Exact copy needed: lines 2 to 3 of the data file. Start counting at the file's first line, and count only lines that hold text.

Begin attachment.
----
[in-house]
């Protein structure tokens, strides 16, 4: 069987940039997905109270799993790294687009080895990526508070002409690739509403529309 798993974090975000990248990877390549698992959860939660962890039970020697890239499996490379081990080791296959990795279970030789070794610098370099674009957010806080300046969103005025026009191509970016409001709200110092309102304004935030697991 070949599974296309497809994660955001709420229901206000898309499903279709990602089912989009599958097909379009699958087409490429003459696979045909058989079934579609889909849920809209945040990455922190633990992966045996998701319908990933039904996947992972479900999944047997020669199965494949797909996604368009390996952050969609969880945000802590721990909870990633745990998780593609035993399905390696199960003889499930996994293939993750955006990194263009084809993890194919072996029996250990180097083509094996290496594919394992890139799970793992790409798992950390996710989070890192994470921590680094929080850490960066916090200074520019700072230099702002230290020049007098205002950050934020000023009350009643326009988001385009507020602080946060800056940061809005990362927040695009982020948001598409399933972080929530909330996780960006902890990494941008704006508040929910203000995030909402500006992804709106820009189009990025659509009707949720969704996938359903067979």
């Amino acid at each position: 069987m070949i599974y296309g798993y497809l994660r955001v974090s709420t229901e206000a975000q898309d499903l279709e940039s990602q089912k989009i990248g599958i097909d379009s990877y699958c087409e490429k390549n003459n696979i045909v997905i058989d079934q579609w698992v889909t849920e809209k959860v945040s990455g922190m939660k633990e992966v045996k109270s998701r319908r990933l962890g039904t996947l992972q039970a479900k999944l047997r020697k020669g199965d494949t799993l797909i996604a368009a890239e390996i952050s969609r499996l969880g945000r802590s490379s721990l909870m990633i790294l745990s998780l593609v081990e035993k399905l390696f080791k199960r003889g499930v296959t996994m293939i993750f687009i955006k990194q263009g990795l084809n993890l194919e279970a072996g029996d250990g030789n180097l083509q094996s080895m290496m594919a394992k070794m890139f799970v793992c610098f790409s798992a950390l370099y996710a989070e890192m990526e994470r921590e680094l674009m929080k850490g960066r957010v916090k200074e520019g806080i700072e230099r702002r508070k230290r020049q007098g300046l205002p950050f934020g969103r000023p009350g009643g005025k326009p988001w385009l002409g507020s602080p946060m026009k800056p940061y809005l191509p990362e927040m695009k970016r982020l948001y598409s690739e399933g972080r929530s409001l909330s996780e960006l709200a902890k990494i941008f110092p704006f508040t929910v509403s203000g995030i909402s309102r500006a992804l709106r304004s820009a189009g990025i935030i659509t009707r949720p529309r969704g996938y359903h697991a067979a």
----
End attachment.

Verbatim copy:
């Protein structure tokens, strides 16, 4: 069987940039997905109270799993790294687009080895990526508070002409690739509403529309 798993974090975000990248990877390549698992959860939660962890039970020697890239499996490379081990080791296959990795279970030789070794610098370099674009957010806080300046969103005025026009191509970016409001709200110092309102304004935030697991 070949599974296309497809994660955001709420229901206000898309499903279709990602089912989009599958097909379009699958087409490429003459696979045909058989079934579609889909849920809209945040990455922190633990992966045996998701319908990933039904996947992972479900999944047997020669199965494949797909996604368009390996952050969609969880945000802590721990909870990633745990998780593609035993399905390696199960003889499930996994293939993750955006990194263009084809993890194919072996029996250990180097083509094996290496594919394992890139799970793992790409798992950390996710989070890192994470921590680094929080850490960066916090200074520019700072230099702002230290020049007098205002950050934020000023009350009643326009988001385009507020602080946060800056940061809005990362927040695009982020948001598409399933972080929530909330996780960006902890990494941008704006508040929910203000995030909402500006992804709106820009189009990025659509009707949720969704996938359903067979």
């Amino acid at each position: 069987m070949i599974y296309g798993y497809l994660r955001v974090s709420t229901e206000a975000q898309d499903l279709e940039s990602q089912k989009i990248g599958i097909d379009s990877y699958c087409e490429k390549n003459n696979i045909v997905i058989d079934q579609w698992v889909t849920e809209k959860v945040s990455g922190m939660k633990e992966v045996k109270s998701r319908r990933l962890g039904t996947l992972q039970a479900k999944l047997r020697k020669g199965d494949t799993l797909i996604a368009a890239e390996i952050s969609r499996l969880g945000r802590s490379s721990l909870m990633i790294l745990s998780l593609v081990e035993k399905l390696f080791k199960r003889g499930v296959t996994m293939i993750f687009i955006k990194q263009g990795l084809n993890l194919e279970a072996g029996d250990g030789n180097l083509q094996s080895m290496m594919a394992k070794m890139f799970v793992c610098f790409s798992a950390l370099y996710a989070e890192m990526e994470r921590e680094l674009m929080k850490g960066r957010v916090k200074e520019g806080i700072e230099r702002r508070k230290r020049q007098g300046l205002p950050f934020g969103r000023p009350g009643g005025k326009p988001w385009l002409g507020s602080p946060m026009k800056p940061y809005l191509p990362e927040m695009k970016r982020l948001y598409s690739e399933g972080r929530s409001l909330s996780e960006l709200a902890k990494i941008f110092p704006f508040t929910v509403s203000g995030i909402s309102r500006a992804l709106r304004s820009a189009g990025i935030i659509t009707r949720p529309r969704g996938y359903h697991a067979a």